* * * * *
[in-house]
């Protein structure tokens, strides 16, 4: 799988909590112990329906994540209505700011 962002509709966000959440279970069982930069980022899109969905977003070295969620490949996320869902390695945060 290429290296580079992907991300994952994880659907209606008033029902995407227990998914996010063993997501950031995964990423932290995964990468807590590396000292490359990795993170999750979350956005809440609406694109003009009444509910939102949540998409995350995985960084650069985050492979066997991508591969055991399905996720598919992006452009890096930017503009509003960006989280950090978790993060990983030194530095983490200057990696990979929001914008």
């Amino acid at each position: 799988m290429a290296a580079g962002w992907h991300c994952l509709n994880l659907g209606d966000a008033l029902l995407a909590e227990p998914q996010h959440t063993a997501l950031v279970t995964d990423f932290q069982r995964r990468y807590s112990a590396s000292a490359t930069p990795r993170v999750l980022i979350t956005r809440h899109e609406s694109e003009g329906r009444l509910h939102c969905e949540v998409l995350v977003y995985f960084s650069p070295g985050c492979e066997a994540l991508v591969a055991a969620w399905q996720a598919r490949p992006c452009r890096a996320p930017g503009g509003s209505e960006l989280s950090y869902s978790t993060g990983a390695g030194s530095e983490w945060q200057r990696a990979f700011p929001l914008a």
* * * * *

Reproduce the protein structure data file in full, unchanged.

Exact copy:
[in-house]
């Protein structure tokens, strides 16, 4: 799988909590112990329906994540209505700011 962002509709966000959440279970069982930069980022899109969905977003070295969620490949996320869902390695945060 290429290296580079992907991300994952994880659907209606008033029902995407227990998914996010063993997501950031995964990423932290995964990468807590590396000292490359990795993170999750979350956005809440609406694109003009009444509910939102949540998409995350995985960084650069985050492979066997991508591969055991399905996720598919992006452009890096930017503009509003960006989280950090978790993060990983030194530095983490200057990696990979929001914008």
């Amino acid at each position: 799988m290429a290296a580079g962002w992907h991300c994952l509709n994880l659907g209606d966000a008033l029902l995407a909590e227990p998914q996010h959440t063993a997501l950031v279970t995964d990423f932290q069982r995964r990468y807590s112990a590396s000292a490359t930069p990795r993170v999750l980022i979350t956005r809440h899109e609406s694109e003009g329906r009444l509910h939102c969905e949540v998409l995350v977003y995985f960084s650069p070295g985050c492979e066997a994540l991508v591969a055991a969620w399905q996720a598919r490949p992006c452009r890096a996320p930017g503009g509003s209505e960006l989280s950090y869902s978790t993060g990983a390695g030194s530095e983490w945060q200057r990696a990979f700011p929001l914008a």